A book for folks who believe a window can always be larger.
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LibraryThing member strandbooks
Earlier this year I was at a BookBar event where a staff member was playing matchmaker with attendees and books. I told her I had recently read Annie Dillard’s book, Pilgrim at Tinker Creek. It was not my usual read and pretty challenging but I loved it. She recommended A Field Guide to Getting
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Lost by Rebecca Solnit. The writing is similar in the fact that I underlined a lot of passages that were philosophical/poetic, and I’d like to read again. Unlike Pilgrim, this is a book of unrelated essays, which made it more disjointed. They flip from stories of adventurers in the 1500s to a very in-depth look at the movie Vertigo to the ruin of American cities in the 1980s. I also felt like I was expected to know a lot more about Solnit’s background and past books the way she alludes to them. I do want to learn more about her and what her other books are like.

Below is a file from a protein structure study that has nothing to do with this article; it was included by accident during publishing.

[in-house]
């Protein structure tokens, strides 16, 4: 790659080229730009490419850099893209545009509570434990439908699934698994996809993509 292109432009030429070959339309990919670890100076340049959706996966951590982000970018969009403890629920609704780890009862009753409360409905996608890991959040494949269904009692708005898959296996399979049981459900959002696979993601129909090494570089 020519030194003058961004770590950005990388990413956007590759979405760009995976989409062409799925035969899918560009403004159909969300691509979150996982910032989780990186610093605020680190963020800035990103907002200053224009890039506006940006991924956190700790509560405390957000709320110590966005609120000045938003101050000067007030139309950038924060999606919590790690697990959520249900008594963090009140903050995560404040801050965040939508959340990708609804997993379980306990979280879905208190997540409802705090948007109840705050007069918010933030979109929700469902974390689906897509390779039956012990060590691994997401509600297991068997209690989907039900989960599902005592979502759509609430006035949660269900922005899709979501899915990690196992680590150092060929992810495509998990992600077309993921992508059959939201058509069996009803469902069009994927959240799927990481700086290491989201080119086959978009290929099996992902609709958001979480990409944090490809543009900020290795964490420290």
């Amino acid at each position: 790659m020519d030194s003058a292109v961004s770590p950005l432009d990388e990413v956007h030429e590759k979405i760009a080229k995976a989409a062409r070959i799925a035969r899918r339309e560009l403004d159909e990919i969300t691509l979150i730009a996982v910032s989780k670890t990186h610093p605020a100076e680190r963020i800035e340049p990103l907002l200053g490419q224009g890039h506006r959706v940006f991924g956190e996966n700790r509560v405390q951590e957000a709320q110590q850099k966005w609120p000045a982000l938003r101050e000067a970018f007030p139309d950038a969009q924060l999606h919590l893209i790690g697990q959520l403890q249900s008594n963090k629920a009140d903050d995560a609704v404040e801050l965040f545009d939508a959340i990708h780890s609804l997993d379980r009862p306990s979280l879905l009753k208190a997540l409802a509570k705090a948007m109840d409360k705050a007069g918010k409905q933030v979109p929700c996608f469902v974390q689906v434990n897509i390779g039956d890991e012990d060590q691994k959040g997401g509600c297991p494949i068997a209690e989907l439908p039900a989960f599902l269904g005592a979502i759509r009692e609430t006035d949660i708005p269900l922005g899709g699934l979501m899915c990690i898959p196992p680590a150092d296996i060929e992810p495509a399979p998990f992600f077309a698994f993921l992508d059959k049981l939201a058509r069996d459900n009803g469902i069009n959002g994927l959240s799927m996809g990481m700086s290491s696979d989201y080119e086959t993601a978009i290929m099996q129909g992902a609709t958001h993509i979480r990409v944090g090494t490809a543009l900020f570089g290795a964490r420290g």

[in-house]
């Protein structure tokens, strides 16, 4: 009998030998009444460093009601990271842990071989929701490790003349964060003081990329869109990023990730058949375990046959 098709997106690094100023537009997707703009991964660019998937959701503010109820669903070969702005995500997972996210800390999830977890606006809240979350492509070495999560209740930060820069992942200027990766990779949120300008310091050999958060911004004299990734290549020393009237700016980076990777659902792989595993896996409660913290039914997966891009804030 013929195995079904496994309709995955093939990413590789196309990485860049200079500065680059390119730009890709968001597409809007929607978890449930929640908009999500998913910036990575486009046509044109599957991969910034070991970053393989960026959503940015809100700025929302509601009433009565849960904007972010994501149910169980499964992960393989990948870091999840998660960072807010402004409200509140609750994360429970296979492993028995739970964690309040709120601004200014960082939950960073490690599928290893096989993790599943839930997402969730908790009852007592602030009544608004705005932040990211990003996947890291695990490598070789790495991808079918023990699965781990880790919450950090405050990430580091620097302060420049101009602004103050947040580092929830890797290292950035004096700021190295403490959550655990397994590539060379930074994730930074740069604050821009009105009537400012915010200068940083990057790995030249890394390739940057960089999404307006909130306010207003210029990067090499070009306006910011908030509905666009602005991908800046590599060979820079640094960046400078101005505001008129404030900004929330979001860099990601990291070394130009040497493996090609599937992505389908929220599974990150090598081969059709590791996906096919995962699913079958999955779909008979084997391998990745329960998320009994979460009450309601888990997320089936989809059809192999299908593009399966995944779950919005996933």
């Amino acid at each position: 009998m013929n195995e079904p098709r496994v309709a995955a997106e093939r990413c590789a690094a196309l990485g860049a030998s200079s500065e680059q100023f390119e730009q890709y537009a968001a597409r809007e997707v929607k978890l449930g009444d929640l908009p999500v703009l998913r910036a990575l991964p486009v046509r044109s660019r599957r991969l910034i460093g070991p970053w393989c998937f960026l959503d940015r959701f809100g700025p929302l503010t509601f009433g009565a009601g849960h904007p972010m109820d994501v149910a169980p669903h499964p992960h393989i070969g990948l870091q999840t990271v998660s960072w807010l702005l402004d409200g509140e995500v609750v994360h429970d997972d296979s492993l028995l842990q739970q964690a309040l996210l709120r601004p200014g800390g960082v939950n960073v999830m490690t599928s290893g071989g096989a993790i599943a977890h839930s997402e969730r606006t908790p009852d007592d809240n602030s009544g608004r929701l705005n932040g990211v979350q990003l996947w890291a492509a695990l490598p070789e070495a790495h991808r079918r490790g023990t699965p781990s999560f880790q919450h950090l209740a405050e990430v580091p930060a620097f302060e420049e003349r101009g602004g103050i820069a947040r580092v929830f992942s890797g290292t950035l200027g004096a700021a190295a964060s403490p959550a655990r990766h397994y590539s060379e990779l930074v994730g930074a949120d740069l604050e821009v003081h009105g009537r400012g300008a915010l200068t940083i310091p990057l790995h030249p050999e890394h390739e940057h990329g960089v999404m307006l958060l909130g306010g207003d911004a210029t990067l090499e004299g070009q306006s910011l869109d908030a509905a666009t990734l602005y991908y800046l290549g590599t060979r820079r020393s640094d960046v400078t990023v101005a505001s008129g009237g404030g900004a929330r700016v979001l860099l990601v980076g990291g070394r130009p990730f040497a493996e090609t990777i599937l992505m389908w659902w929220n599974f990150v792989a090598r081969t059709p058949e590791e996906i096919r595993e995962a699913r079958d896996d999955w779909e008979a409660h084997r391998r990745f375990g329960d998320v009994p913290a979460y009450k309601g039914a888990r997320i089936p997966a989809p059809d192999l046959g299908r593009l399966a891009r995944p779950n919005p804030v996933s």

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LibraryThing member LibroLindsay
Flowery and erudite in a way I found totally palatable, though there were a couple essays that didn't feel quite as strong. Mostly, though, this collection was pretty resonant.
LibraryThing member MarilynKinnon
Lent by friend on Soton course - rather an indulgent cult read, Jewish history explored in photos and memories but includes great pages on Spanish early explorers of US and Mexico - in a country they conquer but don't discover.
LibraryThing member quondame
Beautiful writing accompanies this set of meditations and anecdotes on getting and being lost, losing things and memories and maybe even minds. Of losing balance and yet, it is curiously luminously balanced and is really more about being alive in the midst of change, of even seeking change and its
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inevitable loses.
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LibraryThing member PDCRead
A series of essays and thoughts on the feelings associated with being lost or losing. I felt that that they were linked, but did not always have a flow from one to the other.

That said the writing in here is exceptional. Solnit writes with such a sense of place and purpose, and she is easily able to
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evoke a place or a time or a memory with consummate ease.
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LibraryThing member Paul-the-well-read
This is an engaging collection of essays, some quite personal, others dealing with various bits of history while still others offer intriguing biographical information about various world figures. While all of it is an interesting read, I found the essay entitled "Abandon" to be its most powerful.